Under bed to cut birth pains – “Near Pineville, Missouri, I once sat with a neighbor out in a woodlot, while his wife was giving birth to a child in the house. This man had a regular physician in attendance, but one of the neighborhood granny-women had arrived ahead of the doctor. The patient screamed several times, and then the granny-woman came out to the wood pile and picked up the ax, which she carried into the house. I was horrified at this, but the husband sat unmoved, so I said nothing. After it was all over I asked the doctor privately how on earth the old woman had made use of a five-pound double-bitted ax in her obstetrical practice. The doctor laughed and replied that she just put it under the bed. ‘A common superstition,’ he said. ‘It’s supposed to make a difficult birth easier, and she saw that this was going to be a pretty bad one.’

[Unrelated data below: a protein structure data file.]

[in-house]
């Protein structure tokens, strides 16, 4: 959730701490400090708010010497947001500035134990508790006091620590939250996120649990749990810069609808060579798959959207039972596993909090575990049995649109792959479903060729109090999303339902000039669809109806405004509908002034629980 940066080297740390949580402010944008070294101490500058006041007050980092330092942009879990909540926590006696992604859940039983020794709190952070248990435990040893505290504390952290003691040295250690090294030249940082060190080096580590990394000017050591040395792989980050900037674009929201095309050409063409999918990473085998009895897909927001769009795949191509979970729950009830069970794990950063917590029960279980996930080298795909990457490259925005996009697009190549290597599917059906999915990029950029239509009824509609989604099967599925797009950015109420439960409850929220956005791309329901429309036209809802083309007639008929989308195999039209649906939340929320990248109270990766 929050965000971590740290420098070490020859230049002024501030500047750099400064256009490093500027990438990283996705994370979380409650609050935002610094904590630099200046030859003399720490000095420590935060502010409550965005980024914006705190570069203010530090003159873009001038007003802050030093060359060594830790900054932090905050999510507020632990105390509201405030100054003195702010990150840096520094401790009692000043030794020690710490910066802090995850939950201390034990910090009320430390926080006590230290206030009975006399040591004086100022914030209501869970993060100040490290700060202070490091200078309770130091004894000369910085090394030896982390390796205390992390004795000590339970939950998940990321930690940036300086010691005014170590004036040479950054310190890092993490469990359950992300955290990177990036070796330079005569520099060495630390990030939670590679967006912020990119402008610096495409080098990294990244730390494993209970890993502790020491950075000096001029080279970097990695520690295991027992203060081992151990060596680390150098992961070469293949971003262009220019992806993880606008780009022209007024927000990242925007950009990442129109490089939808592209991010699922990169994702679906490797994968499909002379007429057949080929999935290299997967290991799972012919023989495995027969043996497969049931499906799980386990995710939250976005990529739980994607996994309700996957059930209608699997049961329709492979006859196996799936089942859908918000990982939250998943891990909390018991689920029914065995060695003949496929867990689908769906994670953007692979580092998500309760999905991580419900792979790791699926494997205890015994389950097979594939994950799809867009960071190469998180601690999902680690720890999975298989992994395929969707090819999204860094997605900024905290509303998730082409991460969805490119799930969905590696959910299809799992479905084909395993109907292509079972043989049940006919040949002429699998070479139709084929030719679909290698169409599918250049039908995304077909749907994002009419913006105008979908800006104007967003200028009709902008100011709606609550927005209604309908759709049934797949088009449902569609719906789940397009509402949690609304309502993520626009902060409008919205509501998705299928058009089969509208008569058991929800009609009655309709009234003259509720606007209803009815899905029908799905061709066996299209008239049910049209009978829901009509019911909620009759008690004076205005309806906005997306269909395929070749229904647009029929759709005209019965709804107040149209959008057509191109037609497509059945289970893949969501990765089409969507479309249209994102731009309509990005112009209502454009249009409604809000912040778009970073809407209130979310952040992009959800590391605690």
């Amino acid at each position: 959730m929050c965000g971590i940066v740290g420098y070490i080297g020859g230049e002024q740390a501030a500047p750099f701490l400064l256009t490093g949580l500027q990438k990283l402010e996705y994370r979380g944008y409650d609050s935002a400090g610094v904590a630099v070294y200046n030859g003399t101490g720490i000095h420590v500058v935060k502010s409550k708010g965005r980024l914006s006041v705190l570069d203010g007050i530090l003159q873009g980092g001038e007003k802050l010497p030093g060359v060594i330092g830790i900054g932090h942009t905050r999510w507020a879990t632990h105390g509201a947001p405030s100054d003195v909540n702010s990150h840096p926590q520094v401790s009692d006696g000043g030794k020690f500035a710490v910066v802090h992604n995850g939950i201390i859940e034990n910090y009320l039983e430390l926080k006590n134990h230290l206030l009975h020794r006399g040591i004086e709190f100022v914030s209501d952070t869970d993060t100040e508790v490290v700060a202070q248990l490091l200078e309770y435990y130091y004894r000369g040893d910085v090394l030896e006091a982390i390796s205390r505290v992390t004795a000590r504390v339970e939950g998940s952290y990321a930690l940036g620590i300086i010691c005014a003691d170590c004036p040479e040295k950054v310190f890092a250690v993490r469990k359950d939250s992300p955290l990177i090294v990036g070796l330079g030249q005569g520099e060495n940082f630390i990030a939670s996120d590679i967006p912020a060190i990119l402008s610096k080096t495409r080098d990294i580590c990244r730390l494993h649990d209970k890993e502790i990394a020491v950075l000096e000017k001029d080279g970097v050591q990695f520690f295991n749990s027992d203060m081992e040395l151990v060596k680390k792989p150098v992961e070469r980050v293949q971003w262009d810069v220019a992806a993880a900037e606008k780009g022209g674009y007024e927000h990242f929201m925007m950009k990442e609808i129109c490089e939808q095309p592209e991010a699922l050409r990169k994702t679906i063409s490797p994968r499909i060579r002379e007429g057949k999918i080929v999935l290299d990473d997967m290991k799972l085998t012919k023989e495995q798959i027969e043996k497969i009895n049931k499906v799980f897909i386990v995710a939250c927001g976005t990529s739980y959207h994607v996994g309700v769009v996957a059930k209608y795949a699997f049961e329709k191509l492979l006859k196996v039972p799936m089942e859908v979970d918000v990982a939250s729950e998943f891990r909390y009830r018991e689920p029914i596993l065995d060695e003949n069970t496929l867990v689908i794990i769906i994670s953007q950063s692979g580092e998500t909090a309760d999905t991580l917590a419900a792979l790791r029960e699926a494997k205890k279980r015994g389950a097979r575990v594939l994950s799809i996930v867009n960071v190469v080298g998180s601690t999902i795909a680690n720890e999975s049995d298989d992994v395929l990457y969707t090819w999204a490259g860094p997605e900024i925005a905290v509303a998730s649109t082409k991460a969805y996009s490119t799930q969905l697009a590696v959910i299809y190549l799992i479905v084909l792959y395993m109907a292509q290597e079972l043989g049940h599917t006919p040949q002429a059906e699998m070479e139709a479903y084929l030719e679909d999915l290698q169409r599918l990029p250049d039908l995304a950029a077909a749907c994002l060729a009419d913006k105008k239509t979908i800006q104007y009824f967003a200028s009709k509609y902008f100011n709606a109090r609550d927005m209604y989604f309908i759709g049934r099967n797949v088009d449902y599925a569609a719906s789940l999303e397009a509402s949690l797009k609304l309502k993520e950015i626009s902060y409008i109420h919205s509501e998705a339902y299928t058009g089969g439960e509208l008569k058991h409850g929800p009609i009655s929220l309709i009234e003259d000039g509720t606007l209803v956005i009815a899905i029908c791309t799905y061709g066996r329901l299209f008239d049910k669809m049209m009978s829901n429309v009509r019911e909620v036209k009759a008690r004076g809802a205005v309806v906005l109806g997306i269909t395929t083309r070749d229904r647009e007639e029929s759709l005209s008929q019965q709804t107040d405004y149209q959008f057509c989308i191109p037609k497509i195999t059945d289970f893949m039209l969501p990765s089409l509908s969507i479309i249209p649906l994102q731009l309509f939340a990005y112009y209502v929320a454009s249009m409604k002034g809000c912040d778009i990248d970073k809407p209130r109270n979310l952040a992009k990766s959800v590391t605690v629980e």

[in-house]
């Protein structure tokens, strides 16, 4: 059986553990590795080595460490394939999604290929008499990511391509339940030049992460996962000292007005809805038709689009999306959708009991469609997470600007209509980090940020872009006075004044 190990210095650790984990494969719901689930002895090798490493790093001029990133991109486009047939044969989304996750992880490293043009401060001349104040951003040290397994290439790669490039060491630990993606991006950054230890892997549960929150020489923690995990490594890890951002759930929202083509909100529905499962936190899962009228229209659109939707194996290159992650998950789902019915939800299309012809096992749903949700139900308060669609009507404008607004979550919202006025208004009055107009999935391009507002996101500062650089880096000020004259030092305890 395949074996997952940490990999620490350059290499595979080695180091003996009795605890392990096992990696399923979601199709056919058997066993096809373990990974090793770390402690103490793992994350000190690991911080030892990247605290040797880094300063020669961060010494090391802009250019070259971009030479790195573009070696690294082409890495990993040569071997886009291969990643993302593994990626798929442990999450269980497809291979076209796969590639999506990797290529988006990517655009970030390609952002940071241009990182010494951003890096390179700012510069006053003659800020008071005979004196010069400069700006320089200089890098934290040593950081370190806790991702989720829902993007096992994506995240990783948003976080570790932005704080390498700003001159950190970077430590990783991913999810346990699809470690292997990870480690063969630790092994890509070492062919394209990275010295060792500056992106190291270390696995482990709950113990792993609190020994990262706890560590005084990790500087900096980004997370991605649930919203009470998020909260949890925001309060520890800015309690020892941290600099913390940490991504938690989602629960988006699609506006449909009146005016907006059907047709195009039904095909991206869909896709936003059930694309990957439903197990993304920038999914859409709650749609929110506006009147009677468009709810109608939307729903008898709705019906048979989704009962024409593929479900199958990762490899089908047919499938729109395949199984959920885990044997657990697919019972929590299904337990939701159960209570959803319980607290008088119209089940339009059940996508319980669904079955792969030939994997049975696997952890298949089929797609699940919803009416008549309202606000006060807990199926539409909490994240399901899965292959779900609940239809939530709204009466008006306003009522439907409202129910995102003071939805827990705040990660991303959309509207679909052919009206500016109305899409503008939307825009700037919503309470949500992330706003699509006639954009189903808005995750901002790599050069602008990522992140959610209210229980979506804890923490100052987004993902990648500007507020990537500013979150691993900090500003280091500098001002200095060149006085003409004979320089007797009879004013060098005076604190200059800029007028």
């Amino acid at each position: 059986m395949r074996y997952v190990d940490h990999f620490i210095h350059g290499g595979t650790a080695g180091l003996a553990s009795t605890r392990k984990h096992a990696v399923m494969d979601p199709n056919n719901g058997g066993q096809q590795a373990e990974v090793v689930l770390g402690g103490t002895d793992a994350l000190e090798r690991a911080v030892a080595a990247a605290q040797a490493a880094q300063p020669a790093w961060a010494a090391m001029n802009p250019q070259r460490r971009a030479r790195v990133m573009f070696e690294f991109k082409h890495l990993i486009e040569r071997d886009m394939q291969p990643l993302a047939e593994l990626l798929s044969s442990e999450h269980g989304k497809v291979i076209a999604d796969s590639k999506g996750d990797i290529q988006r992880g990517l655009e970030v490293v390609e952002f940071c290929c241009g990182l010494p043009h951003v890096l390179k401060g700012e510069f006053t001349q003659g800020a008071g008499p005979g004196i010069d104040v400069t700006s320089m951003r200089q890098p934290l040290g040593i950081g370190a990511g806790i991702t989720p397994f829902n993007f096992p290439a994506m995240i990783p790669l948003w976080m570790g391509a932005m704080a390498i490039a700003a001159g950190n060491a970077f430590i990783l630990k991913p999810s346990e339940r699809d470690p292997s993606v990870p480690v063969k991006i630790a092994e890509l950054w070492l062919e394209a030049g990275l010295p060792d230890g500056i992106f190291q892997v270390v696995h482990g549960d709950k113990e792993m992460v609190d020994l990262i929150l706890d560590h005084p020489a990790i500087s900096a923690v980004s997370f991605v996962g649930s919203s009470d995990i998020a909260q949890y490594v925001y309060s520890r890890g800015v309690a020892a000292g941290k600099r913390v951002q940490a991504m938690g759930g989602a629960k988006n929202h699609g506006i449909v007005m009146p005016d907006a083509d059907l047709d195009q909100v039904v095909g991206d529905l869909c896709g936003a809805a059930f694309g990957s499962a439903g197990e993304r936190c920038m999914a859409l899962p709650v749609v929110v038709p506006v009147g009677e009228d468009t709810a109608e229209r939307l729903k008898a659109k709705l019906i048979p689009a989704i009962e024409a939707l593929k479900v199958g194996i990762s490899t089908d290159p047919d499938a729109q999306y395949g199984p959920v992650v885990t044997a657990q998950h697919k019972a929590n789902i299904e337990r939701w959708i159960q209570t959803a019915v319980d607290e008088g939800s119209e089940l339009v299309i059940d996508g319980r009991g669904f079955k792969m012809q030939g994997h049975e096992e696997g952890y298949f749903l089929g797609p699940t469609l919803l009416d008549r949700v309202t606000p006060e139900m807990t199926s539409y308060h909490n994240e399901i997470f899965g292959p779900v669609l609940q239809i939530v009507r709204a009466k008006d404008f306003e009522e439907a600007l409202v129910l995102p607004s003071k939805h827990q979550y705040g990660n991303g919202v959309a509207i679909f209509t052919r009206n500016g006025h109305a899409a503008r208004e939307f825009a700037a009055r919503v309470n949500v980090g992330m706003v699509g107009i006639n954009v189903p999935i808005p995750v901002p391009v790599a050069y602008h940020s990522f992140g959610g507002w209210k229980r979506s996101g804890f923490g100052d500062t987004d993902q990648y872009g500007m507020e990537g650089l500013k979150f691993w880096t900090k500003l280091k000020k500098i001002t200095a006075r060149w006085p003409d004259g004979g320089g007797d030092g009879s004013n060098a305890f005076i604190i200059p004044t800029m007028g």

“Later on I learned that this ax-under-the-bed business is practiced in all parts of the Ozark country. An old granny near Sulphur Springs, Arkansas, told me that an ax used for this purpose must be razor-sharp, since a dull ax may do more harm than good.” ~Randolph OMF 200

Under bed for fever – “An axe under the bed will break the fever.” ~Parler FBA II 2226

Under wash pot to stop rain – “Put an axe under a wash pot to keep it from raining.” ~Parler FBA XI 9617

To divert a cyclone – “When there is a cyclone coming, put an axe in the ground with the handle pointing in the direction of the cyclone, and the storm will go around.” ~Parler FBA XI 9698